User Journey Map is a visual representation of the process that a person goes through in order to accomplish a goal. Or in product management terms, it’s the process of a user that he goes through from the first interaction of the product to the last.

It’s used for understanding and addressing customer needs and pain points and aids you in identifying possible functionalities for your product.

For example, you are considering to buy a new phone. First, you would browse through the available phones via e-commerce sites or go to an offline store to see what all phones are available in the market. Next, you list down few phones that fit your criteria (say — good camera/high performance/long battery/dual sim/< 20K).
Next, you check review sites, as well as review videos on youtube. You also ask for your peer’s opinion.
Once, you have finalized a phone, you buy the phone (say) via an e-commerce site.

Once, the phone is delivered, you find the phone quite good and think of writing a review on the e-commerce site or post about it on social media channel.

A good customer journey map would essentially have following components –

Customer Journey Mapping

The above figure illustrates how a user journey mapping would look like for a persona for a cab-hailing service (say Uber).

Customer journey defines the needs & desires that help the business figure out what should the team focus upon?

The key to developing a user journey map is to develop assumptions based on the customer journey and then validate those assumptions.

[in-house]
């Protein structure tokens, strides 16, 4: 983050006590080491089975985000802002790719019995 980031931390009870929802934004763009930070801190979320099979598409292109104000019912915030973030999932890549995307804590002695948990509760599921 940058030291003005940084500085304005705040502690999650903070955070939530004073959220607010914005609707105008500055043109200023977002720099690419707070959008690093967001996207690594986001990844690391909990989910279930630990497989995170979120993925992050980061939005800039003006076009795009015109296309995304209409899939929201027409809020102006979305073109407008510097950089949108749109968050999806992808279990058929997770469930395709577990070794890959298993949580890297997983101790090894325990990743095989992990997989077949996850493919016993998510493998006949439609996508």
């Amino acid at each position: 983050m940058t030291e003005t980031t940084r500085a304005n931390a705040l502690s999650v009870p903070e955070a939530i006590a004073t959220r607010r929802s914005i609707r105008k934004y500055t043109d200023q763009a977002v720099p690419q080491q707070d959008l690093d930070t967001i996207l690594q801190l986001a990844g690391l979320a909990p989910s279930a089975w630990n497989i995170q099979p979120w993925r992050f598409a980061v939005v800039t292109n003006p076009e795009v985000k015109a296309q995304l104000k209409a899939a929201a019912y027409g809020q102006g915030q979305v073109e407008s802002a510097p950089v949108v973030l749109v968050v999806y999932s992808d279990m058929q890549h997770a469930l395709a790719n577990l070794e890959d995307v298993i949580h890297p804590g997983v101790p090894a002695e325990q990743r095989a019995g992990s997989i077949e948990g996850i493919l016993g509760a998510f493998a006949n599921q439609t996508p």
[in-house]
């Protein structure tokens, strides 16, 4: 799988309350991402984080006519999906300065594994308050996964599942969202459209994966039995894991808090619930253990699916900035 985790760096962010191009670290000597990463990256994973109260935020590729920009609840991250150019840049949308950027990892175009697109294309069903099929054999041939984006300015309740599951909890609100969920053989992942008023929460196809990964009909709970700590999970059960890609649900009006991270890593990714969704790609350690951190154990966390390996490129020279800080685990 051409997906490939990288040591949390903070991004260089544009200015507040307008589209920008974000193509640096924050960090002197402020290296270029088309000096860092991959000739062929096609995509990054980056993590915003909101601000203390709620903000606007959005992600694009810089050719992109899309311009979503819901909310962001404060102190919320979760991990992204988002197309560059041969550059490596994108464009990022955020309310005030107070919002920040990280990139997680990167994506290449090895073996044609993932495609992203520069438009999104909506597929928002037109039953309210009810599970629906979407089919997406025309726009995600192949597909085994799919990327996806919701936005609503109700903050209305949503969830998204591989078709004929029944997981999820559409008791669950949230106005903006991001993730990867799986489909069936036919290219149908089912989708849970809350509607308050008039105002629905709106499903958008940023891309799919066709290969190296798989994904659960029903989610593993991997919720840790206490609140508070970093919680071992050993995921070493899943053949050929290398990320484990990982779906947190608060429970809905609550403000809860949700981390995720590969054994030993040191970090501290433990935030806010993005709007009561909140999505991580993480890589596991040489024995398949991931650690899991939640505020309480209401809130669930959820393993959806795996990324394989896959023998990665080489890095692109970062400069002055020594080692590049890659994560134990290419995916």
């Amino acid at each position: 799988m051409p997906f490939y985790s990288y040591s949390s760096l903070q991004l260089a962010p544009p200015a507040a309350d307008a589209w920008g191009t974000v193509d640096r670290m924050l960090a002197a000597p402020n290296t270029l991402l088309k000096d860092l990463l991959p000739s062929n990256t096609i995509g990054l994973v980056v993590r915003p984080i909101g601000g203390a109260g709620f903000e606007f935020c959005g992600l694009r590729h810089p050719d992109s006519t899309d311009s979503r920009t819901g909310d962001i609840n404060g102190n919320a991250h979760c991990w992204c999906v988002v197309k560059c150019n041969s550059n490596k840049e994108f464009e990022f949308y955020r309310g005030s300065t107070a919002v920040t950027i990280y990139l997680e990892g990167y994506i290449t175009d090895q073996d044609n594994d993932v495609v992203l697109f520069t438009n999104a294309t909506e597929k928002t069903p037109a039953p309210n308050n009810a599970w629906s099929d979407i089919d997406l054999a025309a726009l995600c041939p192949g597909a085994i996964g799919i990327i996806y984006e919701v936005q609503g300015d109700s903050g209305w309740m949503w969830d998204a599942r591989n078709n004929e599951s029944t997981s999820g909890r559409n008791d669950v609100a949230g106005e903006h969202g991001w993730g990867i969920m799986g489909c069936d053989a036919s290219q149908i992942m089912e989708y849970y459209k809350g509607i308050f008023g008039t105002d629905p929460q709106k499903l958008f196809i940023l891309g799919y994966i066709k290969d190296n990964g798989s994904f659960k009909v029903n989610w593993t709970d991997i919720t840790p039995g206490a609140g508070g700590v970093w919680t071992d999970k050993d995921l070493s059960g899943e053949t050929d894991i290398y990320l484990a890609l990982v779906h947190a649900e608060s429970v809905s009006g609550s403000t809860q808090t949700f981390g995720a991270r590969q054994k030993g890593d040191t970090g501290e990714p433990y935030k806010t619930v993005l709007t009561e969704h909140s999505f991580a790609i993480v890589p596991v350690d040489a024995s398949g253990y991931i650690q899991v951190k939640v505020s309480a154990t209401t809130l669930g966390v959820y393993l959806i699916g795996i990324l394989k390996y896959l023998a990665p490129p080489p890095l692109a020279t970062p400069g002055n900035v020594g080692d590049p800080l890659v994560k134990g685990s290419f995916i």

Say, if we want to develop a Customer journey mapping for a hotel booking website (say Oyo). Following diagram illustrates what would be the possible touch-points of a user/customer and what would be the assumptions that we need to validate.

Example – How to develop Customer Journey Mapping

Based on the above stages,

  1. Review Goal — Consider organizational goals in the product or service at large, and specific goals for a customer journey mapping initiative.
  2. Gather data — Review all current user research to provide insight into customer experience. If more research is needed, choose a research method that you feel will produce the best results without wasting time or producing unnecessary data. You could choose from user interviews, ethnography & contextual inquiry, surveys, complaint logs, web analytics, social media listening, and competitive intelligence. This will provide a solid foundation for understanding your customers so that you can capture the user goals in each stage.
  3. Define stages of your customer journeys along with the customer touch-points / channels.
  4. Use Empathy Maps to get a deeper understanding of the customer experience for each stage and touch-points.
  5. Brainstorm solutions for each pain-point discovered in the different stages.
  6. Include the opportunities for improving current customer experience. Based on these opportunities. Create an affinity diagram — a brainstorming exercise to find potential solutions to a problem. You can use simple Paper Stickies, Spreadsheet or a Trello board (as shown).

Empathy Map

Affinity Mapping using Trello Board

By now, you’ll have a deep understanding of the challenges faced by the users (in different stages) and their possible solutions in form of features.

Once, you have developed the Product Artefacts from the user research, it’s time to build your value proposition, develop prototype and post validation, define MVP (Minimal Viable Product).

Further, we’ll understand more about Prototyping and MVP.

However, before concluding, you should definitely go through following great examples of how should a customer journey mapping look like (link shared in P.S.).

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[Next: Chapter 5 – How to Create Unique Value Proposition]

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PS – Links to few good Customer Journey Mapping